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When is memoization automatic in GHC Haskell?

As a consequence, pure function always returns the same value for a fixed input. That said, does Haskell (more precisely GHC) automatically cache (memoize) these results if there is enough memory (question 1) and does developer have any control on it (question 2)?

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marked as duplicate by Logan Capaldo, Philip JF, nponeccop, Daniel Wagner, Don Stewart Sep 12 '12 at 15:27

This question has been asked before and already has an answer. If those answers do not fully address your question, please ask a new question.

@LoganCapaldo Oh, yes, I see. But that post is about 2 years old, maybe there was some progress. –  Cartesius00 Sep 12 '12 at 14:29
If you edit your question to a) acknowledge the other one and b) clarify what you mean by "progress" as compared to the answer to the original and or why or why not "progress" would occur there could be some valuable answers. I'm not prepared to get into it, but I think you'll find that automatic memoization of the kind you might be imagining is a bigger can of worms than might might appear at first blush. –  Logan Capaldo Sep 12 '12 at 14:38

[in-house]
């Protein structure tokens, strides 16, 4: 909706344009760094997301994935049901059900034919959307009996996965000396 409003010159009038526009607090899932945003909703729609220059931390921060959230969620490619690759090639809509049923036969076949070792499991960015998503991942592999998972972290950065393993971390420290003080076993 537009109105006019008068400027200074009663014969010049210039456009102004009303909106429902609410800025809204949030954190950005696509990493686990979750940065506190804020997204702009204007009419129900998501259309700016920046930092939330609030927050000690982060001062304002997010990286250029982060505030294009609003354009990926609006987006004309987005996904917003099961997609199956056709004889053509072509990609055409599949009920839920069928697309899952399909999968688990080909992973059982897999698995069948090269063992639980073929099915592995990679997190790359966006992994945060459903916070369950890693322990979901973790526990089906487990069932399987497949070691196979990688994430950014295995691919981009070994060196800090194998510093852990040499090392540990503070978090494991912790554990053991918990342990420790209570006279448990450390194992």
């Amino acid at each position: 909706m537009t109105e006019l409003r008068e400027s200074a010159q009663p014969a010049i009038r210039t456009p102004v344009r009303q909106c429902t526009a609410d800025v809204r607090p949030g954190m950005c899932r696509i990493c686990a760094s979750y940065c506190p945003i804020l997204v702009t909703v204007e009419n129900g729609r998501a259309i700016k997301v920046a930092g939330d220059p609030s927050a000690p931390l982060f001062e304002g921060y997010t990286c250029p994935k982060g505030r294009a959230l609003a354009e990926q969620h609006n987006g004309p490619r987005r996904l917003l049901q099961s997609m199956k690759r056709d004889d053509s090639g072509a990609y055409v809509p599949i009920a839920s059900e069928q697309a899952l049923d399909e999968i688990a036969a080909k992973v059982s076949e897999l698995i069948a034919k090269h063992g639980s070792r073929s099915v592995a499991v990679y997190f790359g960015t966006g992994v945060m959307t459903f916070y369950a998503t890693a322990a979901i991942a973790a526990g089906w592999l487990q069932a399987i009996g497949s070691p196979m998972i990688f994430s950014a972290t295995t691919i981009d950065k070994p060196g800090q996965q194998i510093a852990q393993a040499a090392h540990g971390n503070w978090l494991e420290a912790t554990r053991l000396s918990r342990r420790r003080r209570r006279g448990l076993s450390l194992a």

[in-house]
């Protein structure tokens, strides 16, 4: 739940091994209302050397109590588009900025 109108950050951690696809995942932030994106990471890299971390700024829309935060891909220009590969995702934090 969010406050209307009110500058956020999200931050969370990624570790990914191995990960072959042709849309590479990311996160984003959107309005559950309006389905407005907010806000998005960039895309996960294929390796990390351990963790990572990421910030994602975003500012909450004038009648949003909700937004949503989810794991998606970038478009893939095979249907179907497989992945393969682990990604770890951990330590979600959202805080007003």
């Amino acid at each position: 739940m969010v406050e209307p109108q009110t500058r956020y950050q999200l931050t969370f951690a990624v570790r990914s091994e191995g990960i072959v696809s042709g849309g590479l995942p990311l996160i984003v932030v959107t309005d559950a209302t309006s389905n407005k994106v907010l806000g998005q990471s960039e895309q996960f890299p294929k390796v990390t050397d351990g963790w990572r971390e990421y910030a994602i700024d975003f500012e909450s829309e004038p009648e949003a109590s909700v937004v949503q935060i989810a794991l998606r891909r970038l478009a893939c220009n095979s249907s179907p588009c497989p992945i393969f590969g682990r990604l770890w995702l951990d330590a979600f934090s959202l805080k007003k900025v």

1 Answer 1

up vote 7 down vote accepted

I voted to close, but short answer:

GHC does not do any automatic memoization of functions, and that is probably a good thing because it would make space complexity even harder to reason about. Also, memoization is not in general a very solvable problem, since it requires the argument of the function be comparable for equality which is not really possible for all types (for example, functions).

Haskell has non-strict semantics. GHC provides a, more or less, call by need cost model. Although the overhead of lazy evaluation at high optimization levels is not that bad because of the strictness analyzer.

It is very easy to implement memoization in Haskell using lazy evaluation. Be careful about space usage though.

fib' :: (Integer -> Integer) -> Integer -> Integer
fib' f 0 = 0
fib' f 1 = 1
fib' f n | n > 1 = (f (n - 1)) + ((f (n - 2))

slow_fib :: Integer -> Integer
slow_fib = fib' slow_fib

fibs :: [Integer]
fibs = map (fib' memo_fib) [0..] 

memo_fib :: Integer -> Integer
memo_fib n = fibs !! n

This is actually not that fast, and is a space leak, but captures the general idea. You can learn more on the Haskell wiki.

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